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STUDY CAVEATS Because of the size and strength of U.S. science and engineering overall, in this report the United States is largely compared with regions, such as Europe or Asia, rather than with individual countries. On occasion, specific countries are discussed. One difficulty in carrying out this benchmarking exercise was not being able to obtain data on international human resources (such as numbers of Ph.D.’s granted by country) and funding of mechanical engineering. Thus, the panel focused mainly on U.S. human resource and funding trends and relied on general science and engineering data to make international comparisons. In addition, mechanical engineering is a highly diverse field, and mechanical engineers are employed in a broad range of industries. In some cases, mechanical engineers are not associated with mechanical engineering departments. As a result, the panel acknowledges that contributions from some individuals involved in mechanical engineering undoubtedly will not have been captured in this report. ORGANIZATION OF THIS REPORT The panel was instructed to perform its charge in a short time frame and with a limited budget, and followed a process similar to that established in Experiments in International Benchmarking of U.S. Research Fields,3. The group met in person once and otherwise communicated by way of teleconference or electronic mail. Thus, in order to adequately respond to its charge, the panel had to limit the scope of the benchmarking exercise to assessing the state of basic (fundamental) mechanical engineering research as determined by the open published literature, the opinions of their peers, and other sources of easily accessible information. This benchmarking exercise was conducted based on the premise that evaluating this type of more “academic” research information would give a good estimate of the quality and quantity of fundamental research being conducted, which could in turn be used as an indicator of the competitiveness of overall U.S. mechanical engineering research. Thus, this exercise in no way presents a complete picture of the research activity in the field—particularly the industrial component. The quantitative and qualitative measures employed to compare U.S. mechanical engineering with that in other nations included analysis of journal publications (numbers of papers, citations of papers, and most-cited papers), utilizing such sources as Thompson ISI Essential Science Indicators and Scopus. In addition, the panel asked leading experts from the United States and abroad to identify the "best of the best" whom they would invite to an international conference in their subfield. The national makeup of these “virtual congresses” provides qualitative information on leadership in mechanical engineering. The panel also examined trends in the numbers of degrees, employment, and research funding of U.S. mechanical engineering, relying heavily upon NSF Science and Engineering (S&E) Indicators 2006 and earlier years. The outline of this report is as follows: Chapter 2 responds to the first question of the panel’s charge and details the panel’s assessment of the current standing of the United States in 3 Committee on Science, Engineering, and Public Policy, 2000, Experiments in International Benchmarking of U.S. Research Fields, National Academy Press, Washington, D.C. 10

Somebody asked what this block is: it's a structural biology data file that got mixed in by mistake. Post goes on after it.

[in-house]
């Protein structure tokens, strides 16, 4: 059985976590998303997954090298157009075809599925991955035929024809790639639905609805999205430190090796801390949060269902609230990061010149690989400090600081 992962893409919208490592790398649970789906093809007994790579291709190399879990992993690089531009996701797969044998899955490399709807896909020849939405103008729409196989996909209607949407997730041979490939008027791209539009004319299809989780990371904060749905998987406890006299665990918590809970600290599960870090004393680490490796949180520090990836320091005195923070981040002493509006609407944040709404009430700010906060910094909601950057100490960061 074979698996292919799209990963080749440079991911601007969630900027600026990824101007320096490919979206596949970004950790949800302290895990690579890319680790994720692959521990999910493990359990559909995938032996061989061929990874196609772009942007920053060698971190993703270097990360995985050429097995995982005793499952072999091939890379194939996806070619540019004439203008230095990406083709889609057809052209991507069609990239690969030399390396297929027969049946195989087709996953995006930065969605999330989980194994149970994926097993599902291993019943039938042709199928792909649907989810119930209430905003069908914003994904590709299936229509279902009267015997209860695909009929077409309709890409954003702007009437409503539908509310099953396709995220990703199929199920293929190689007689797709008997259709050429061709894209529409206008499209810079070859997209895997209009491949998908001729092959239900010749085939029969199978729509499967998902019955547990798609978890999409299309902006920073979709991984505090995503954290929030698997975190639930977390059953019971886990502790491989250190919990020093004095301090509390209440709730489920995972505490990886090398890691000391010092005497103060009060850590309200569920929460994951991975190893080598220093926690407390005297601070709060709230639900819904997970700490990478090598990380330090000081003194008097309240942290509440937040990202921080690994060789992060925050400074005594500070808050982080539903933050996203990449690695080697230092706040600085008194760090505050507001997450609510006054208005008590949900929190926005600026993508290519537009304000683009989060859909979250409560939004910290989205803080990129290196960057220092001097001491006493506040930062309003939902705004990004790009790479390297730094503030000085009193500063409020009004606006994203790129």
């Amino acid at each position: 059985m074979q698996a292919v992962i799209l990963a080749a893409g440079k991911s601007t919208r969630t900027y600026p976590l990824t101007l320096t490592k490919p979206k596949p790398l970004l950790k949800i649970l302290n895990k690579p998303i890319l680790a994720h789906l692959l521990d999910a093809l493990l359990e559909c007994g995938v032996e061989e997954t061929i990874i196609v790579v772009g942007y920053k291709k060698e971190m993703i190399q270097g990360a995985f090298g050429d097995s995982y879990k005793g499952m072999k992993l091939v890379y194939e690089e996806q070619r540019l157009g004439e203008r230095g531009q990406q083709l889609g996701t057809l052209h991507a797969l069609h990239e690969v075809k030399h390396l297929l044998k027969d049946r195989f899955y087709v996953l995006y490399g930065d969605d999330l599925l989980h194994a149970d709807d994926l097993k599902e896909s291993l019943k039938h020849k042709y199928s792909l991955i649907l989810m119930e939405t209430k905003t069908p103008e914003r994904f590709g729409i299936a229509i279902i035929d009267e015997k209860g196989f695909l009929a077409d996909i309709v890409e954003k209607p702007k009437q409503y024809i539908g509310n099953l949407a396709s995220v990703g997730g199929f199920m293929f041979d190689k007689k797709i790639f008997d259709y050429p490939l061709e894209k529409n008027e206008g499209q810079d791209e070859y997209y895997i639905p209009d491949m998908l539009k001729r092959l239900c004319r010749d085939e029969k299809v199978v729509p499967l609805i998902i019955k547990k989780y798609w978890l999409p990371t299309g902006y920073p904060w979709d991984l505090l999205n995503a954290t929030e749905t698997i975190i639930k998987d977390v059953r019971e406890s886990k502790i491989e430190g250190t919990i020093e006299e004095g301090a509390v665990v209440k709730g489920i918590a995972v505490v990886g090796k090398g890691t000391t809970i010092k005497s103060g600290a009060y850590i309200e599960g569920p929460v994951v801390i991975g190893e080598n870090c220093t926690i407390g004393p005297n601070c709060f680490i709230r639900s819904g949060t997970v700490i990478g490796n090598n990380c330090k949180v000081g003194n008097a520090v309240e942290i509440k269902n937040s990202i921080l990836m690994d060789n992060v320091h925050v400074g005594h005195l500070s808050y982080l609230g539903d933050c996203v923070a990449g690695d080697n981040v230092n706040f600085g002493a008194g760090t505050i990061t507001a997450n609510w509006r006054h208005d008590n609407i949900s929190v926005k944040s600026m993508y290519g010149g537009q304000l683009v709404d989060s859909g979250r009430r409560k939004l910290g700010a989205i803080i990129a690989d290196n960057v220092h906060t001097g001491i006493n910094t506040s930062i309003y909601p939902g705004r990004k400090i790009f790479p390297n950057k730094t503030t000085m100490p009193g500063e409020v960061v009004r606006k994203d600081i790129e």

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the 11 areas of mechanical engineering. Chapter 3 addresses the second question of the charge and identifies the key determinants of leadership in the field. Chapter 4 addresses the third part of the charge, assimilating past leadership determinants and current benchmarking results to predict future U.S. leadership. 11